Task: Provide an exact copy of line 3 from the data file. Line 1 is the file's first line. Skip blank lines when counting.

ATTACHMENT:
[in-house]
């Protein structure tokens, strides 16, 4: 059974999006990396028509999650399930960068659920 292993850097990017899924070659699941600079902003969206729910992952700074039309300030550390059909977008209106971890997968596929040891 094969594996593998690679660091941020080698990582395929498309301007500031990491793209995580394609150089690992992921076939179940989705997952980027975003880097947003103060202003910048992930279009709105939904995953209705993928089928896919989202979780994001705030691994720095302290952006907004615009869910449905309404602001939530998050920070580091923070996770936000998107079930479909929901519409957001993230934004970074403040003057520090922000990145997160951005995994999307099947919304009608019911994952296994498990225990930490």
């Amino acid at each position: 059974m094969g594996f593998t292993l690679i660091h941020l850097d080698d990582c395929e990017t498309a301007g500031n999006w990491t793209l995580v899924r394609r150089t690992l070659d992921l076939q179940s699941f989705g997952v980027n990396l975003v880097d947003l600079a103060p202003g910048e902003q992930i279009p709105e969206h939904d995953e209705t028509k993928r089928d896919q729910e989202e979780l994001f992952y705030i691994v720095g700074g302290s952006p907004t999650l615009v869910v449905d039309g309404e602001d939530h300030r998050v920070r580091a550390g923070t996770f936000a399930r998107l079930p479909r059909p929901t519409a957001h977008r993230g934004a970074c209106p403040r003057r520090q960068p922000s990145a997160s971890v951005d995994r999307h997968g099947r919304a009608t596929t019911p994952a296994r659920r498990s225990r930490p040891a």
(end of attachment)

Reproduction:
């Amino acid at each position: 059974m094969g594996f593998t292993l690679i660091h941020l850097d080698d990582c395929e990017t498309a301007g500031n999006w990491t793209l995580v899924r394609r150089t690992l070659d992921l076939q179940s699941f989705g997952v980027n990396l975003v880097d947003l600079a103060p202003g910048e902003q992930i279009p709105e969206h939904d995953e209705t028509k993928r089928d896919q729910e989202e979780l994001f992952y705030i691994v720095g700074g302290s952006p907004t999650l615009v869910v449905d039309g309404e602001d939530h300030r998050v920070r580091a550390g923070t996770f936000a399930r998107l079930p479909r059909p929901t519409a957001h977008r993230g934004a970074c209106p403040r003057r520090q960068p922000s990145a997160s971890v951005d995994r999307h997968g099947r919304a009608t596929t019911p994952a296994r659920r498990s225990r930490p040891a």